- In the right side of Windows Explorer, right-click an empty area and choose New – Text Document.
- Rename the document: Restart ArcGIS Server.bat. Windows warns you about changing the extension–go ahead and confirm.
- To open the batch file for editing, right-click on it and select Edit. It’ll open in Notepad.
Note: You can also add a shortcut to a program, either by copying an existing shortcut or creating a new one (right-click and choose New-Shortcut). For example, you can add a shortcut to ArcCatalog by navigating to it in the Start menu, then right-click and drag the ArcCatalog shortcut into the Windows Explorer folder for Scripts, and in the pop-up menu choose Copy Here.
Enter the script commands
With the script batch file open in Notepad or other text editor, add the commands you want to run. Batch files have a number of commands you can use, and can run anything you can do at a command line. To start and stop services, you can use the Windows “net start” and “net stop” commands. These commands start or stop the service you name in the command. You can get the name of the service from the Services dialog in Control Panel (some services have shorter names, for example, the World Wide Web Publishing Service is also W3SVC).
For the Restart ArcGIS Server batch file, we can enter these commands in the batch file, one per line:
net stop "ArcGIS Server Object Manager" net start "ArcGIS Server Object Manager"
Save the file and close Notepad.
Note: You might need to add commands for other services that are related to the service. For example, if you use SQL Server in your ArcGIS Server, you can add a command to start or stop that service if necessary.
Add the folder as a new toolbar
Finally, add the toolbar to the Taskbar. To do this:
- Right-click on any open spot on the Taskbar.
- In the context menu, choose Toolbars – New Toolbar…
- In the New Toolbar dialog that opens, navigate to the Scripts folder you created earlier.
- Click OK.
The folder should appear in the Taskbar as in the image below. You can then click the >> on the toolbar to run the scripts or shortcuts in it.
Optional: Set icons for scripts
The example above showed icons for the scripts, rather than the default batch file icon. If you want to change the icon, you need to create a shortcut to the batch file and use the shortcut instead. Here’s one approach:
- In Windows Explorer, create a new folder to hold the actual batch files. Within the Scripts folder, create a subfolder called Batch.
- Move the batch file(s) to the new Batch folder.
- Right-click on the batch file and drag it into the Scripts folder. Upon releasing the mouse, choose to Create Shortcuts Here.
- In the Scripts folder, right-click on the new shortcut and choose Properties.
- In the Properties dialog, on the Shortcut tab, click Change Icon… (dismiss the warning that no icons are in the batch file).
- Navigate to the icon or the program (.exe or .dll) that contains an icon to use. In the example above, I used the ArcCatalog icon, available at <ArcGIS install>binArcCatalog.exe.
- Optionally, change the name of the shortcut in the General tab.
- Click OK in the two dialogs to confirm the icon selection.
If you create lots of scripts and shortcuts, you can create folders within your toolbar folder, and add scripts or shortcuts within these subfolders. The subfolders will then be available to mouse-over and expand when you click on the toolbar.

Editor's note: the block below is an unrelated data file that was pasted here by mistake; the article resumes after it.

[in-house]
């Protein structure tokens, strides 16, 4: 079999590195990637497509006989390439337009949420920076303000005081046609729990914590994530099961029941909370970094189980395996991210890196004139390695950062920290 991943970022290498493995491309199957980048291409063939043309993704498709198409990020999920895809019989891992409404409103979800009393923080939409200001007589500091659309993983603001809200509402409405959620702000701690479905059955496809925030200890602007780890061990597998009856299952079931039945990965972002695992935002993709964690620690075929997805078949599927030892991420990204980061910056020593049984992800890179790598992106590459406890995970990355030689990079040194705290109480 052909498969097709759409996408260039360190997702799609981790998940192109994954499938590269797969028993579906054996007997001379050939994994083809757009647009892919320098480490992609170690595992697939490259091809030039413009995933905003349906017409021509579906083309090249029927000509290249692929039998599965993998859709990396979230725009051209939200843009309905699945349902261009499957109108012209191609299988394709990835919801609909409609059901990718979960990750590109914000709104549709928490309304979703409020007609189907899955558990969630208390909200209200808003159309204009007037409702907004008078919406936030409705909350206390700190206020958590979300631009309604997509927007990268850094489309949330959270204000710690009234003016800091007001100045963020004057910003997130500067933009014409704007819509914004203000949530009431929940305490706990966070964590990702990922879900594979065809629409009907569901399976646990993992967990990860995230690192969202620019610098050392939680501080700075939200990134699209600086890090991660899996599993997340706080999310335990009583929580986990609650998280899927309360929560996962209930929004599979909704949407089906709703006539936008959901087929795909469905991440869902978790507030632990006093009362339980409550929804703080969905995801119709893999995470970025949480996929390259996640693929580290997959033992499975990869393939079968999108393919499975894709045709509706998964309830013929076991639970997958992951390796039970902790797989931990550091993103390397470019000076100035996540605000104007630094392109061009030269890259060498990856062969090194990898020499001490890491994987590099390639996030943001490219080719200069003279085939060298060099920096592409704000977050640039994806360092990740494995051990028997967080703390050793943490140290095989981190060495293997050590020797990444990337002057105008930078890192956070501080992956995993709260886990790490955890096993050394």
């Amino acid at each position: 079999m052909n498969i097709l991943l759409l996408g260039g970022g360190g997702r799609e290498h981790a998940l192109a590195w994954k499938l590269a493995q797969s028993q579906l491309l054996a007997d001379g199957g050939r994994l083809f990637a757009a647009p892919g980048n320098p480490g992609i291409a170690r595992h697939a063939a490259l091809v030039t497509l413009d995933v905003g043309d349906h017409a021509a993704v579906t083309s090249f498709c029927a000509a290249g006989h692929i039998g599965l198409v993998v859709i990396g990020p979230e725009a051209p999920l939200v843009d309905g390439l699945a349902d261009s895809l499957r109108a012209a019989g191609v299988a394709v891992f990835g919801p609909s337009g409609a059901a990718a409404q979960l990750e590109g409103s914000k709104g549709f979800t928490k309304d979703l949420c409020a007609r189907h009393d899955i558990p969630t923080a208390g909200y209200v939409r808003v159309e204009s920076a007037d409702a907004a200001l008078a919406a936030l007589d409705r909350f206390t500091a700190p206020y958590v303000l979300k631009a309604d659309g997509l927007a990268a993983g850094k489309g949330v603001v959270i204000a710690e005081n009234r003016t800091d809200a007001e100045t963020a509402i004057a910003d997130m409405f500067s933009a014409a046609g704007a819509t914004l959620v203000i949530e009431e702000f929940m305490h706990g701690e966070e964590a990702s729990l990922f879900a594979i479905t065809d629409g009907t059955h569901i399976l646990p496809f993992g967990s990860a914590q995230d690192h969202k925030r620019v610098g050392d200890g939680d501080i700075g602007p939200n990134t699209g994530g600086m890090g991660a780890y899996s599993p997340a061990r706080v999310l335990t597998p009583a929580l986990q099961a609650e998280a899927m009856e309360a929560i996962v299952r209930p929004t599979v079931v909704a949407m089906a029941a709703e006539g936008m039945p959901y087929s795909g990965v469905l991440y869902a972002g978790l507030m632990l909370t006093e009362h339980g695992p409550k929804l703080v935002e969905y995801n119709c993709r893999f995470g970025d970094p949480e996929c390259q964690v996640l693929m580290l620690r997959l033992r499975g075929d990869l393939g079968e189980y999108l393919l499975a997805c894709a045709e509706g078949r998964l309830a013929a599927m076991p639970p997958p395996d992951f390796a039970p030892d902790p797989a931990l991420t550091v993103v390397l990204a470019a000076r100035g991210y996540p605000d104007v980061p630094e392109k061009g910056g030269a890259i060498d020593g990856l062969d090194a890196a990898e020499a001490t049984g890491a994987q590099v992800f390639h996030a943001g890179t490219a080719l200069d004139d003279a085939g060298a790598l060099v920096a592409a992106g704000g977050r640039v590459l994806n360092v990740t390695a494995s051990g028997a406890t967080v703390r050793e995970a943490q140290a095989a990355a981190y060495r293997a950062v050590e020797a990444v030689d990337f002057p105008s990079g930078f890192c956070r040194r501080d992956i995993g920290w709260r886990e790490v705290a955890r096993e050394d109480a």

These scripts and shortcuts can be very handy for many operations. Other examples include
- Restarting other services, such as the IIS Web server or ArcIMS
- Shortcuts to programs, such as ArcCatalog or ArcMap
- Shortcuts to files or folders, such as a log folder or a configuration file
- Connecting network drives (“net use” command)
- Backup commands
As a more complex example, I have a script that starts several services after a delay of 5 minutes (using the Sleep command in the Windows Server 2003 Resource Kit Tools); I have that script set to run on machine startup, so that I can start working on other tasks without the overhead of a lot of service startups, which is useful on a development computer. I’m sure you can think of many more creative uses of toolbars, scripts and shortcuts!
A zip file with the scripts and shortcuts discussed above is available here. It includes some additional sample scripts for ArcIMS and IIS, plus shortcuts to some commonly used Windows utilities.
Part 1 and Part 2 of a four-part blog post featuring the use of ArcGIS Explorer for taking a closer look at the New Madrid Seismic Zone have been published on ESRI’s GIS Education Community Blog. Posted by George Dailey, ESRI Education Manager, it’s a great example of discovering and aggregating a variety of data and using Explorer to… well… explore!
Stay tuned for Parts 3 and 4.
A Google search for “Earth Day” lists the Earth Day Network as the top (non-sponsored) link. A “Call for Climate” is the call to action listed front and center on that site.
A great site for a variety of content, especially environmental and climate data, is NASA’s Earth Observations site. NEO’s mission (as stated on the site) is to help you picture climate change and environmental changes happening on our home planet. So it seems like a great site to visit with Explorer on Earth Day.
Here we’ve added a couple of KMZ files from the site, one showing land surface temperature at night for the period between February 1 and March 1, 2000, and the other for the same dates in 2008. We’ve used the swipe tool to show the differences (you’ll see the swipe lining splitting the globe at its center). The 2008 data is on the right, with the 2000 data on the left. You’ll see that things were a bit warmer (blue is cooler, red is warmer, hottest is yellow) in the central part of the US during that time period 8 years ago.
Here’s the swipe tool being used again on content from the same February to March time period, but this time for daytime land surface temperatures. Content for 2000 is on the left and 2008 on the right. We’ve also added the February through March 2008 ocean temperatures.